1 How lovely is your dwelling place, O Lord of hosts!
How special & privileged are all people in whom Your Spirit dwells now, God almighty!
2 My soul longs, yes, faints for the courts of the Lord;
My soul longs for, yes even despairs when I am not intimate with You Father;
my heart and flesh sing for joy to the living God.
My heart, my whole being responds to your tangible presence, God who is alive in me.
3 Even the sparrow finds a home, and the swallow a nest for herself, where she may lay her young,
Even sparrows have a place they belong, & swallows a place of safety for bearing young
at your altars, O Lord of hosts, my King and my God. In Your presence O God almighty
They’re in Your presence continually almighty God, my King and my God
4 Blessed are those who dwell in your house, ever singing your praise! Selah
Blessed are those who live aware of your presence, they will always be worshipping You!
5 Blessed are those whose strength is in you,
Blessed are those whose strength is in You,
in whose heart are the highways to Zion.
those whose hearts are set on eternity with You now and forever.
6 As they go through the Valley of Baca they make it a place of springs; the early rain also covers it with pools.
Because You’re with them, even in them, even desolate hard times & places can be transformed into times & places full of the life of God & refreshing;
7 They go from strength to strength; each one appears before God in Zion.
Those who walk with You and with You in them are getting stronger each day until each one appears in glory in Your glorious presence at Your appearing at the end of the age.
8 O Lord God of hosts, hear my prayer; give ear, O God of Jacob! Selah
God almighty, Father God, God of covenant promises please hear my prayer now.
9 Behold our shield, O God; look on the face of your anointed!
I speak to myself saying; ‘Behold your defender, God with you’. Father please see me now.
10 For a day in your courts is better than a thousand elsewhere.
Father God, better is one day with You, in your presence, having You within me than thousands elsewhere far from You.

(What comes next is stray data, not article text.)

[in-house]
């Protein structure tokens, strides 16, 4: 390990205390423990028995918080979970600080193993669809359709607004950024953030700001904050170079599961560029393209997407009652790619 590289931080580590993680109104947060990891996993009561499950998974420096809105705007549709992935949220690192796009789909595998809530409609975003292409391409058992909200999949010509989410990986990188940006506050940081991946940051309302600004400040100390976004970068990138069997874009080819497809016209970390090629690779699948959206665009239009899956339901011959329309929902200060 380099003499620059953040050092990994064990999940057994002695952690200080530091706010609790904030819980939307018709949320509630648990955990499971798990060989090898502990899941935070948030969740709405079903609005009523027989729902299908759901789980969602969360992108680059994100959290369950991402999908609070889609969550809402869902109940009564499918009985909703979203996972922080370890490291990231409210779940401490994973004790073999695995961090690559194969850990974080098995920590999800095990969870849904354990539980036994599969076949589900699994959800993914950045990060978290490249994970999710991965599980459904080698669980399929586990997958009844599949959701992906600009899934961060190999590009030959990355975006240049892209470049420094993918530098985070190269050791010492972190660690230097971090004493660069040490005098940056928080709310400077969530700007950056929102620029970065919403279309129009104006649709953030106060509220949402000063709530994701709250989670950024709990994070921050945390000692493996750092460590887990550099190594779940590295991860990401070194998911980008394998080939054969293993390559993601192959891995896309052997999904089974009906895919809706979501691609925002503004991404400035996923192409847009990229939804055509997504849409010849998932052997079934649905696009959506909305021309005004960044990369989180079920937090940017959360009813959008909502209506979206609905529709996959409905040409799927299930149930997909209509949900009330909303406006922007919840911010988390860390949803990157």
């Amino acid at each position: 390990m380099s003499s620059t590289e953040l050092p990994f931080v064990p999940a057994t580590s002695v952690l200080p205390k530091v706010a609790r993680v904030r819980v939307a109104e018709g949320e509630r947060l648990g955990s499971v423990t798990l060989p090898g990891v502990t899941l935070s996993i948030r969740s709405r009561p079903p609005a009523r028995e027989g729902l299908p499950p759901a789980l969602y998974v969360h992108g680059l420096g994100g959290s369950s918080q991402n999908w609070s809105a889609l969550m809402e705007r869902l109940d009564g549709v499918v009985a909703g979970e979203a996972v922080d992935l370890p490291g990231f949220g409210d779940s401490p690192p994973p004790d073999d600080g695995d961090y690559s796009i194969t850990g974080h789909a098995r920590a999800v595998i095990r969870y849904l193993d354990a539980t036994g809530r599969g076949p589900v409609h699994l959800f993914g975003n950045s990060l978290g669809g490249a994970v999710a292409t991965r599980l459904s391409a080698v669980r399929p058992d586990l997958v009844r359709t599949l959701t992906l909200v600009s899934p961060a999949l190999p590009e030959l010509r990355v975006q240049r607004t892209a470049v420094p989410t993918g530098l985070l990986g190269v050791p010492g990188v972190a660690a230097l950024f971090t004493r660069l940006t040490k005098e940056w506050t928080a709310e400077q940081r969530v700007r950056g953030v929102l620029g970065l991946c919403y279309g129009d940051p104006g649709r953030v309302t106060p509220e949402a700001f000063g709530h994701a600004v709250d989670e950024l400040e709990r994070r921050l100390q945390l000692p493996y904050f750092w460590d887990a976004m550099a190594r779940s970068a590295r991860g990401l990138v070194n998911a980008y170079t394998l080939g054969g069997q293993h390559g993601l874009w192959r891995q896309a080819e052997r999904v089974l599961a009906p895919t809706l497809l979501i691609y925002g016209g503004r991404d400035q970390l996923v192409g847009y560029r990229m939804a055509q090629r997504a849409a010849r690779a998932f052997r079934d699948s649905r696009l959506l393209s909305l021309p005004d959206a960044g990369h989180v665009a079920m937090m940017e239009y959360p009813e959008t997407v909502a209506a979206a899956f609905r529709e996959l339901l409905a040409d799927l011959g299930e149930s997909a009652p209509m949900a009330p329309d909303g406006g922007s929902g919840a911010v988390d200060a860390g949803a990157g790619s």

I would rather be a doorkeeper in the house of my God than dwell in the tents of wickedness.
The allure of the world has no allure for me I am content to know You, to know Your presence to know I am your child, I don’t need fame or fortune when I have You.
11 For the Lord God is a sun and shield; the Lord bestows favor and honor.
God You’re the One who gives me life, You’re my protector, You bless me again and again and care about my honour.
No good thing does he withhold from those who walk uprightly.
God, You are better than I could have ever imagined, more gracious, loving, generous & kind towards those who have put their faith in You.
12 O Lord of hosts, blessed is the one who trusts in you!
God almighty, blessed is anyone who puts their trust in You!
Reading the story of how Abraham sent out his servant to find a wife for his beloved son, Isaac, it seems that finding a marriage partner was a very calculated activity. But it is in fact the opposite!
God knows the desires of our hearts, He knows our personalities and habits. Only He can perfectly suit two people to each other. And His choice for Isaac was perfect, because the two of them loved each other dearly. And what a wise servant, to stay close to God in this pursuit (Gen 24:21)
“The man gazed at her in silence to learn whether the Lord had prospered his journey or not.”
I have experienced a very similar story recently when a dear friend of mine’s daughter got married. And to illustrate how much God is involved in the choosing of a marriage partner even today (as much as, and even more than, He is involved in every part of our lives), let me briefly recap the story to you.
There was a young South African woman who dedicated her life to God and purposed to also trust Him to provide her with a husband. She set out to get a clear picture in her own mind about the qualities a man should possess to make him a good husband. She allowed herself to dream of her perfect man, and entrusted these dreams to her Father.
On the other side of the world was a young man who, amidst constant pressure to join the dating game, and constant ridicule for not doing so, trusted God to point out to him whom to marry. He decided to keep himself pure until that day.
So the young woman went to the other side of the world for a short period of time, attending a course at the very insitution where this young man worked. And sure enough, God pointed out to him that this is the woman whom He has chosen for the young man. And although the young woman recognised many of the attributes of a good husband in this young man, she had no idea of the conversation between him and God and in due course she returned to South Africa.